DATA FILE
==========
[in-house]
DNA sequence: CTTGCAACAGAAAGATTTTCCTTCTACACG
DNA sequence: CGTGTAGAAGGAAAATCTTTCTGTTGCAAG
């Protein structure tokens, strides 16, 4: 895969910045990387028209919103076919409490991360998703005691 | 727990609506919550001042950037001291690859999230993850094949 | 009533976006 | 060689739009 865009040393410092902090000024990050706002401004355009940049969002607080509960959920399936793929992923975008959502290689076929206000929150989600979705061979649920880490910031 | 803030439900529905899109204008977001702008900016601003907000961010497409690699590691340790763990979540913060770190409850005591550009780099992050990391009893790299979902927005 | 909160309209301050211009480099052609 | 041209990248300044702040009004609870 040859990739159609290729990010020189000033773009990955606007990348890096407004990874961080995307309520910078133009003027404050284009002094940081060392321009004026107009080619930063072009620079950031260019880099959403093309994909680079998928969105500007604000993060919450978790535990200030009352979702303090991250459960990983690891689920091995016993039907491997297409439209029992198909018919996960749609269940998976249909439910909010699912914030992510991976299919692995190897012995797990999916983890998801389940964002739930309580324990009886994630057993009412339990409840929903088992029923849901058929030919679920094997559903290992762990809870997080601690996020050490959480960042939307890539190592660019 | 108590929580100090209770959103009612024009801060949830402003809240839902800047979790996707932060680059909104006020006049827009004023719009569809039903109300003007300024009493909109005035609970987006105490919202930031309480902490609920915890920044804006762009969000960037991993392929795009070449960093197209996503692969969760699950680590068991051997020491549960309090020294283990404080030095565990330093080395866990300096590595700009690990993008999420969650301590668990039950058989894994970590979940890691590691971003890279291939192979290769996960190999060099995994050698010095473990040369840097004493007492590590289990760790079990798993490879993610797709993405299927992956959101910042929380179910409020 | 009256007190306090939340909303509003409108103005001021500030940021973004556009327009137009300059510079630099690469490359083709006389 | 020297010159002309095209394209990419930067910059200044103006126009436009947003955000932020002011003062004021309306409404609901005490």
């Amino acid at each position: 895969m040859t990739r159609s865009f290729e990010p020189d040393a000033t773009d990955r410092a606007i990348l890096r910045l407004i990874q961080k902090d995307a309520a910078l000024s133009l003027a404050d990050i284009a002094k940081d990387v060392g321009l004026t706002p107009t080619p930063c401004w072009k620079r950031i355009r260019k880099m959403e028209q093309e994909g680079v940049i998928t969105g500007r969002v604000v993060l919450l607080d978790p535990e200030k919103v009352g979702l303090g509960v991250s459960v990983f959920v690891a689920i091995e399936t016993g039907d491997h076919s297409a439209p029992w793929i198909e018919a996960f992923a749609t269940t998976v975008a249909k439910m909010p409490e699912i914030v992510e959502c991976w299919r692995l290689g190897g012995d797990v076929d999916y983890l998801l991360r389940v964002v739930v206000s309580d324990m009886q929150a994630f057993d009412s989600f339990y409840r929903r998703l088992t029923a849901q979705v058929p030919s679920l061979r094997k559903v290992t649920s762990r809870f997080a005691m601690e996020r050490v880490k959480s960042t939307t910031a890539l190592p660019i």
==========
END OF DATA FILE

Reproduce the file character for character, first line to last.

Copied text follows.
[in-house]
DNA sequence: CTTGCAACAGAAAGATTTTCCTTCTACACG
DNA sequence: CGTGTAGAAGGAAAATCTTTCTGTTGCAAG
């Protein structure tokens, strides 16, 4: 895969910045990387028209919103076919409490991360998703005691 | 727990609506919550001042950037001291690859999230993850094949 | 009533976006 | 060689739009 865009040393410092902090000024990050706002401004355009940049969002607080509960959920399936793929992923975008959502290689076929206000929150989600979705061979649920880490910031 | 803030439900529905899109204008977001702008900016601003907000961010497409690699590691340790763990979540913060770190409850005591550009780099992050990391009893790299979902927005 | 909160309209301050211009480099052609 | 041209990248300044702040009004609870 040859990739159609290729990010020189000033773009990955606007990348890096407004990874961080995307309520910078133009003027404050284009002094940081060392321009004026107009080619930063072009620079950031260019880099959403093309994909680079998928969105500007604000993060919450978790535990200030009352979702303090991250459960990983690891689920091995016993039907491997297409439209029992198909018919996960749609269940998976249909439910909010699912914030992510991976299919692995190897012995797990999916983890998801389940964002739930309580324990009886994630057993009412339990409840929903088992029923849901058929030919679920094997559903290992762990809870997080601690996020050490959480960042939307890539190592660019 | 108590929580100090209770959103009612024009801060949830402003809240839902800047979790996707932060680059909104006020006049827009004023719009569809039903109300003007300024009493909109005035609970987006105490919202930031309480902490609920915890920044804006762009969000960037991993392929795009070449960093197209996503692969969760699950680590068991051997020491549960309090020294283990404080030095565990330093080395866990300096590595700009690990993008999420969650301590668990039950058989894994970590979940890691590691971003890279291939192979290769996960190999060099995994050698010095473990040369840097004493007492590590289990760790079990798993490879993610797709993405299927992956959101910042929380179910409020 | 009256007190306090939340909303509003409108103005001021500030940021973004556009327009137009300059510079630099690469490359083709006389 | 020297010159002309095209394209990419930067910059200044103006126009436009947003955000932020002011003062004021309306409404609901005490």
């Amino acid at each position: 895969m040859t990739r159609s865009f290729e990010p020189d040393a000033t773009d990955r410092a606007i990348l890096r910045l407004i990874q961080k902090d995307a309520a910078l000024s133009l003027a404050d990050i284009a002094k940081d990387v060392g321009l004026t706002p107009t080619p930063c401004w072009k620079r950031i355009r260019k880099m959403e028209q093309e994909g680079v940049i998928t969105g500007r969002v604000v993060l919450l607080d978790p535990e200030k919103v009352g979702l303090g509960v991250s459960v990983f959920v690891a689920i091995e399936t016993g039907d491997h076919s297409a439209p029992w793929i198909e018919a996960f992923a749609t269940t998976v975008a249909k439910m909010p409490e699912i914030v992510e959502c991976w299919r692995l290689g190897g012995d797990v076929d999916y983890l998801l991360r389940v964002v739930v206000s309580d324990m009886q929150a994630f057993d009412s989600f339990y409840r929903r998703l088992t029923a849901q979705v058929p030919s679920l061979r094997k559903v290992t649920s762990r809870f997080a005691m601690e996020r050490v880490k959480s960042t939307t910031a890539l190592p660019i």